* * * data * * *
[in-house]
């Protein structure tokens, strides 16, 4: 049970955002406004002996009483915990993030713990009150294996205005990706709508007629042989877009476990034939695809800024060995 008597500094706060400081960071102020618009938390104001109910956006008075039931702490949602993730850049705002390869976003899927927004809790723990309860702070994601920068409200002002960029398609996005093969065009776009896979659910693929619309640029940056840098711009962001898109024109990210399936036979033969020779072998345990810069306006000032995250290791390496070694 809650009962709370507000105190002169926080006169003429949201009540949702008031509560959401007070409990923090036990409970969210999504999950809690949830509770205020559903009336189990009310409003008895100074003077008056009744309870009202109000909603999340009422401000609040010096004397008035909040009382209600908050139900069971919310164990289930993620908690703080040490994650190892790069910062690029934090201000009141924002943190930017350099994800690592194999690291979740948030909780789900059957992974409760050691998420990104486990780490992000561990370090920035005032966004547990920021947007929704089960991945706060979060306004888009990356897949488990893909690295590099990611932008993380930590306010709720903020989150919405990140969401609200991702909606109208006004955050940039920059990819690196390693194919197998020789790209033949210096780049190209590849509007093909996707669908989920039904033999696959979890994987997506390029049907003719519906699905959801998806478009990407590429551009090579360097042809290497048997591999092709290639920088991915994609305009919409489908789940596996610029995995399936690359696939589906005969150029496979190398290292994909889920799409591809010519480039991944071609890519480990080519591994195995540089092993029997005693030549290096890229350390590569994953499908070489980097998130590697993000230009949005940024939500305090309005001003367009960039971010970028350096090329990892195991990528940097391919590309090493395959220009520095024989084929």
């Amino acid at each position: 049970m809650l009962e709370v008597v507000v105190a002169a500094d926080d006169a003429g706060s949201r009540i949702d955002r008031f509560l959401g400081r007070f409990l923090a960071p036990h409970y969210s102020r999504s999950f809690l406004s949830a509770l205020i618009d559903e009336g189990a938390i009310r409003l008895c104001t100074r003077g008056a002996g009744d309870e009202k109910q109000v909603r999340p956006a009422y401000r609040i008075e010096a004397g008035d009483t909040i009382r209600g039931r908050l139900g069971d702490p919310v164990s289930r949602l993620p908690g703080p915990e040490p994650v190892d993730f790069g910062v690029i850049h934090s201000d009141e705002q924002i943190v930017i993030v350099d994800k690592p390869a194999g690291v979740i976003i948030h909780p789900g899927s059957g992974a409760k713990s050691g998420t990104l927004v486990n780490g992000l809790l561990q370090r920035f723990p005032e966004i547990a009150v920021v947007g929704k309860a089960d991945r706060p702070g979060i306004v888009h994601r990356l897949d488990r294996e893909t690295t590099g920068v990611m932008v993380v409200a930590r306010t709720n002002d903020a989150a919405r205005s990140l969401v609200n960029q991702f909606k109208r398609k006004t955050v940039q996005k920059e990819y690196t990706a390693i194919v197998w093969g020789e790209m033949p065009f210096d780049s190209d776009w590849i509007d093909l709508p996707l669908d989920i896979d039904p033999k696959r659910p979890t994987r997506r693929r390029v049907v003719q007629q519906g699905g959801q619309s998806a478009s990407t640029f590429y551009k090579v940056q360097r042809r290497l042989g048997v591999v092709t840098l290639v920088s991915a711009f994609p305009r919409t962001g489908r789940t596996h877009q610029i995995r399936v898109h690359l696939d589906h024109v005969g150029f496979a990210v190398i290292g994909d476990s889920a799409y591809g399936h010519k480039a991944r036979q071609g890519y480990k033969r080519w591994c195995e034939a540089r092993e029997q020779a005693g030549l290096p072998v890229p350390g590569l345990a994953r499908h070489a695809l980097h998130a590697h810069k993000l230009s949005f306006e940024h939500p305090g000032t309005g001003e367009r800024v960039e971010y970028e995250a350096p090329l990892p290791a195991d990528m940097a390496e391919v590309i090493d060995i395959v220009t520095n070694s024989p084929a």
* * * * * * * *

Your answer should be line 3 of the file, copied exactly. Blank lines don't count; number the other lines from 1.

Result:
């Amino acid at each position: 049970m809650l009962e709370v008597v507000v105190a002169a500094d926080d006169a003429g706060s949201r009540i949702d955002r008031f509560l959401g400081r007070f409990l923090a960071p036990h409970y969210s102020r999504s999950f809690l406004s949830a509770l205020i618009d559903e009336g189990a938390i009310r409003l008895c104001t100074r003077g008056a002996g009744d309870e009202k109910q109000v909603r999340p956006a009422y401000r609040i008075e010096a004397g008035d009483t909040i009382r209600g039931r908050l139900g069971d702490p919310v164990s289930r949602l993620p908690g703080p915990e040490p994650v190892d993730f790069g910062v690029i850049h934090s201000d009141e705002q924002i943190v930017i993030v350099d994800k690592p390869a194999g690291v979740i976003i948030h909780p789900g899927s059957g992974a409760k713990s050691g998420t990104l927004v486990n780490g992000l809790l561990q370090r920035f723990p005032e966004i547990a009150v920021v947007g929704k309860a089960d991945r706060p702070g979060i306004v888009h994601r990356l897949d488990r294996e893909t690295t590099g920068v990611m932008v993380v409200a930590r306010t709720n002002d903020a989150a919405r205005s990140l969401v609200n960029q991702f909606k109208r398609k006004t955050v940039q996005k920059e990819y690196t990706a390693i194919v197998w093969g020789e790209m033949p065009f210096d780049s190209d776009w590849i509007d093909l709508p996707l669908d989920i896979d039904p033999k696959r659910p979890t994987r997506r693929r390029v049907v003719q007629q519906g699905g959801q619309s998806a478009s990407t640029f590429y551009k090579v940056q360097r042809r290497l042989g048997v591999v092709t840098l290639v920088s991915a711009f994609p305009r919409t962001g489908r789940t596996h877009q610029i995995r399936v898109h690359l696939d589906h024109v005969g150029f496979a990210v190398i290292g994909d476990s889920a799409y591809g399936h010519k480039a991944r036979q071609g890519y480990k033969r080519w591994c195995e034939a540089r092993e029997q020779a005693g030549l290096p072998v890229p350390g590569l345990a994953r499908h070489a695809l980097h998130a590697h810069k993000l230009s949005f306006e940024h939500p305090g000032t309005g001003e367009r800024v960039e971010y970028e995250a350096p090329l990892p290791a195991d990528m940097a390496e391919v590309i090493d060995i395959v220009t520095n070694s024989p084929a």